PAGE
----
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How to Create a PCB Part Numbering System

pcb part number

Pro PCB design teams have to do many things very well, and you might think that all of those are focused around engineering and design. But in fact, pro design teams at large and small organizations can implement some very simple steps for data management. In fact, data management is one aspect that they need to be quite good at, whether it's working with original products or when working on client projects. There is a very simple way to do this: create a part number system for design data.

What we often call a part numbering system is really a lot more than just numbers assigned to parts. While it is true that parts (in terms of the PCB assembly) do need to have some designation or numbering applied to them, we also have to distinguish among documentation that makes up a PCB project. This also means that a document numbering system should be created alongside a PCB part numbering system. Here's how to do it without creating excess confusion.

A Simple PCB Part Numbering Scheme

Freelance designers and design firms will know that part numbering can sometimes look very complex. The alphabet soup of part numbering designations can sometimes be difficult to memorize, and it may not be very intuitive. These are two of the things you should immediately try to avoid when creating a part numbering system:

  1. Make the part number system easy to memorize

  2. Write down the part system; it should take no more than 1/2 a page to explain

No part numbering system is perfect, nor will it be perfectly intuitive, it should be a concise system that is easy to decipher with minimal guidance.

A simple PCB part numbering system could look like the following simple example:


While it may not be obvious, this is a common kind of format used to create PCB part numbers, where the term “part” refers to a bare PCB or a PCB assembly (PCA). The part number system listed above has three components:

  • PCB – this tells you the type of part, in this case referring to a bear PCB
  • 123456 – this is the unique identifier for the PCB or product where the board is being used

  • R–001 – this refers to revision one of the particular PCB being designated with the part number

In a simple part numbering system like this, the simplicity is actually very powerful. This part numbering system should be quite easy to memorize, be searchable inside of a database, and it distinguishes between the type of item and the specific item in question. It also tracks revisions to the item, which is very important as changes get applied to the design between review cycles or prototype runs.

Within the database that makes up this particular part number, we can have something else that's very important: a document numbering system.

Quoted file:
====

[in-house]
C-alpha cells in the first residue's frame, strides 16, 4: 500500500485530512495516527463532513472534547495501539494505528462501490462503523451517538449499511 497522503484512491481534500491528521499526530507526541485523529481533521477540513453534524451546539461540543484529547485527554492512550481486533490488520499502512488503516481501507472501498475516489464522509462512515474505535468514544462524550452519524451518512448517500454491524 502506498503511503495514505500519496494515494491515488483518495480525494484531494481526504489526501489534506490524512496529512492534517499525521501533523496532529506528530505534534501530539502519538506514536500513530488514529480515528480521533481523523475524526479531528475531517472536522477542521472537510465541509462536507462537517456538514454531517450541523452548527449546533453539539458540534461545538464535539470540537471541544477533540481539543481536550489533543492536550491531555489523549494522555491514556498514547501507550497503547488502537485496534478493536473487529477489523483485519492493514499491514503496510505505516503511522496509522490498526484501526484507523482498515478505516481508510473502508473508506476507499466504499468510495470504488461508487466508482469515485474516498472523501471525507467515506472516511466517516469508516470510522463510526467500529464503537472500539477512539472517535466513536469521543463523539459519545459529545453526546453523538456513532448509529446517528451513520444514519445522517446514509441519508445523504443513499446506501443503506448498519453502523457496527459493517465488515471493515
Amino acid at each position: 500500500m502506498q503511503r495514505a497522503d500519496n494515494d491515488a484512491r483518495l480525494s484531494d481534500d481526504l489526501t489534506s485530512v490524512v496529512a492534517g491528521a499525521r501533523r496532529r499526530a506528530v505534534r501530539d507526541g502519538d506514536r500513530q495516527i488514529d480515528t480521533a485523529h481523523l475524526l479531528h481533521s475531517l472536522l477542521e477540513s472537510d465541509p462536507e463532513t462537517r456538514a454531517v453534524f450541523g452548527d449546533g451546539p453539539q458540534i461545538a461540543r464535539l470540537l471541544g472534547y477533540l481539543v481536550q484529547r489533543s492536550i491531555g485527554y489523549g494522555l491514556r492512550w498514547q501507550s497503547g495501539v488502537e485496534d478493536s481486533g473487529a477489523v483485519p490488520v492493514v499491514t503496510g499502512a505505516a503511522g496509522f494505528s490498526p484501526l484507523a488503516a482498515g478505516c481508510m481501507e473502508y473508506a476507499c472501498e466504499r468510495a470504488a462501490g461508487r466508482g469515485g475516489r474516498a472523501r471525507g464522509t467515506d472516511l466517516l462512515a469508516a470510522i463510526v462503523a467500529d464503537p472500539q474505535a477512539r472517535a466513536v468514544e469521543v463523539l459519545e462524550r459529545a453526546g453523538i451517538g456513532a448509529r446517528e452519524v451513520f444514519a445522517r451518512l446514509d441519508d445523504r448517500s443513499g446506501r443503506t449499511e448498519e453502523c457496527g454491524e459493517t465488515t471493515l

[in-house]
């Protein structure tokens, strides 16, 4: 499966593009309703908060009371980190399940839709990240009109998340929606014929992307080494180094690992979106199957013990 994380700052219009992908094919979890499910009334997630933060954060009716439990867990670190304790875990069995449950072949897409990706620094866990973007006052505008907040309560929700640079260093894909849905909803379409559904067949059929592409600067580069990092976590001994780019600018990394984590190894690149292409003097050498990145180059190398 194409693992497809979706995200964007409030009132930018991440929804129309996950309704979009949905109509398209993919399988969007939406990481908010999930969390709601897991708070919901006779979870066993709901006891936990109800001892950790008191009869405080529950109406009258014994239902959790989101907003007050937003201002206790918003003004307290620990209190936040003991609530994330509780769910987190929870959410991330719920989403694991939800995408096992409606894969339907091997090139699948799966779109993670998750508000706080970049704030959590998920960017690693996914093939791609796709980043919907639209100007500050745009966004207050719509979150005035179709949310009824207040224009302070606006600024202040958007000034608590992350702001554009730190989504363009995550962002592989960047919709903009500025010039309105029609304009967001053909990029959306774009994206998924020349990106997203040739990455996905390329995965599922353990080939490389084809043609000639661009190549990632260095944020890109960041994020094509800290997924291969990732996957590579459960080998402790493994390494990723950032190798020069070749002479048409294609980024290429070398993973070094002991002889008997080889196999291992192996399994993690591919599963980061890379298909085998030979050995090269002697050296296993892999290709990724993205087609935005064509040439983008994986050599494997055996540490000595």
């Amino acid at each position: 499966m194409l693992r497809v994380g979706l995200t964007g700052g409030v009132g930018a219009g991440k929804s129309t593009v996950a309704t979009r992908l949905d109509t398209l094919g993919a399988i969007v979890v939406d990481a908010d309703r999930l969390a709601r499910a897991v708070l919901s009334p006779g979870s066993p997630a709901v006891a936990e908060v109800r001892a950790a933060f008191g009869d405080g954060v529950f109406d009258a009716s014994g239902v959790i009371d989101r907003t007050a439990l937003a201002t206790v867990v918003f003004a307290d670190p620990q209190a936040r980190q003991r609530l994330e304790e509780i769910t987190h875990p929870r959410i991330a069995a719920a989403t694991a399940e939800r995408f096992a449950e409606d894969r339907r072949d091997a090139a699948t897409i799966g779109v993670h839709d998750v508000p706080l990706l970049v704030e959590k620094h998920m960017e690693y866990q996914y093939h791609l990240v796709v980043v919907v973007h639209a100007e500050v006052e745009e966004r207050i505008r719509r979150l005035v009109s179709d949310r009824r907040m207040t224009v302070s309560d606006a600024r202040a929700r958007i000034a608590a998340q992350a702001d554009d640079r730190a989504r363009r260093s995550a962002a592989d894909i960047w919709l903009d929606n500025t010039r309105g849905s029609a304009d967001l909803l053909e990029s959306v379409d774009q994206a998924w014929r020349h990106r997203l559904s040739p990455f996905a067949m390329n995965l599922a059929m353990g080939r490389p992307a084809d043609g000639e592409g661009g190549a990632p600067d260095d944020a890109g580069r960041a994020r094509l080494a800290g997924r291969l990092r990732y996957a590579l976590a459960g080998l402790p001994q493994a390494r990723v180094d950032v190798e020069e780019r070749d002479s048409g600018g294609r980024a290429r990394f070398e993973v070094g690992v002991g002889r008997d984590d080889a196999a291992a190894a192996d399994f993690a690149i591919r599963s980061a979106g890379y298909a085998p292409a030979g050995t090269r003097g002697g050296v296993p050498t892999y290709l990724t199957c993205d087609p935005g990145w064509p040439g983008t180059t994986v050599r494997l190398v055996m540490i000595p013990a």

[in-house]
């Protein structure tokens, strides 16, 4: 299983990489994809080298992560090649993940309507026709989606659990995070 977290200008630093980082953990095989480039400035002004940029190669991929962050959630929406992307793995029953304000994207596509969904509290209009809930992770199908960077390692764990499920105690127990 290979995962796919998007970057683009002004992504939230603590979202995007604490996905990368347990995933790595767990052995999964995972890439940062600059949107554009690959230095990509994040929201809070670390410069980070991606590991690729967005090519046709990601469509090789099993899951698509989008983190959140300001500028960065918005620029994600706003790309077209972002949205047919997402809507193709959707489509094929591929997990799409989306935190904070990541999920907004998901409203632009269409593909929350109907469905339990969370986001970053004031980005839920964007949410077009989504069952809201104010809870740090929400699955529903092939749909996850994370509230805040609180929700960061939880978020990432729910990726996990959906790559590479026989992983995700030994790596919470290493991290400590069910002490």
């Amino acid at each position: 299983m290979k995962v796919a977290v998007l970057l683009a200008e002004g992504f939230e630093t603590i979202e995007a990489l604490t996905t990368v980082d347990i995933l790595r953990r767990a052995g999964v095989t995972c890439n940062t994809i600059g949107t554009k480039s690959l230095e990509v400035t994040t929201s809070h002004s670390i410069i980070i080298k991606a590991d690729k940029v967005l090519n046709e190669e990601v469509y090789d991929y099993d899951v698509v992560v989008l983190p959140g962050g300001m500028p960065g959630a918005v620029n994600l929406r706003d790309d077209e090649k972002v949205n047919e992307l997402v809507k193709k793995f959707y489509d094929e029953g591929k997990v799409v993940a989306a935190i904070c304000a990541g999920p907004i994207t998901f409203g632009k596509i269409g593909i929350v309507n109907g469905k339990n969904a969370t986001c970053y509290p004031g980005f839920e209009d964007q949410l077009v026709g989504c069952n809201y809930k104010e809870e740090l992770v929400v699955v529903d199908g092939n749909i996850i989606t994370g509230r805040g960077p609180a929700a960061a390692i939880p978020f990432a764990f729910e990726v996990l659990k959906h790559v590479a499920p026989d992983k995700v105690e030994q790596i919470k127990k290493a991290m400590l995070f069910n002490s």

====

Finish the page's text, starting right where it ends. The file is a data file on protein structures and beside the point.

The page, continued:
Documents Numbering System

A document numbering system essentially provides the same functions as a part numbering system, but with the difference being that a document numbering system applies only to the design documents that are used in a PCB project. Document systems for PCB projects can become quite more complex because of the number of different file types that make up a typical PCB design database. For example, document numbering systems could apply within the part numbering system to any of the following design documents:

  • Schematics
  • Bill of materials

  • PCB layout file

  • Gerbers and drill files

  • Mechanical drawings

  • Fab and assembly drawings

  • Requirements documents

PCB numbering systems tend to obey a similar simple format listed above, but this may not be the case for a document numbering system. Document numbering systems may apply different formats to different design documents, and clearly it can get a bit confusing. The more variations in numbering that exist, the greater chance there will be for errors in documentation creation or tracking.

Although document numbering and tracking systems are quite important, the fact that they are error-prone causes some companies to create guidance on creating documentation. This is where the role of a PCB librarian and the company’s data management tools will expand to cover quality control of documentation. This comes with the territory of running a large enterprise that produces many products, or a services firm that produces for many clients over long time periods.

Project and Document Revisions

How can companies keep track of revisions to projects and documents created in a database? The answer is with a version control system that is integrated with design tools. Entire design databases can be placed into version control after export of design outputs. This consolidates a part numbering system and document numbering system into a single revision chain, where all outputs and corresponding documentation are tracked simultaneously.

When you’re ready to streamline your documentation tracking and version control for company projects, use the best PCB design features in OrCAD from Cadence. If you’re ready to take even more control over net logic and board layout, you can graduate to Allegro PCB Designer for a more advanced toolset and additional simulation options for systems analysis. Only Cadence offers a comprehensive set of circuit, IC, and PCB design tools for any application and any level of complexity.

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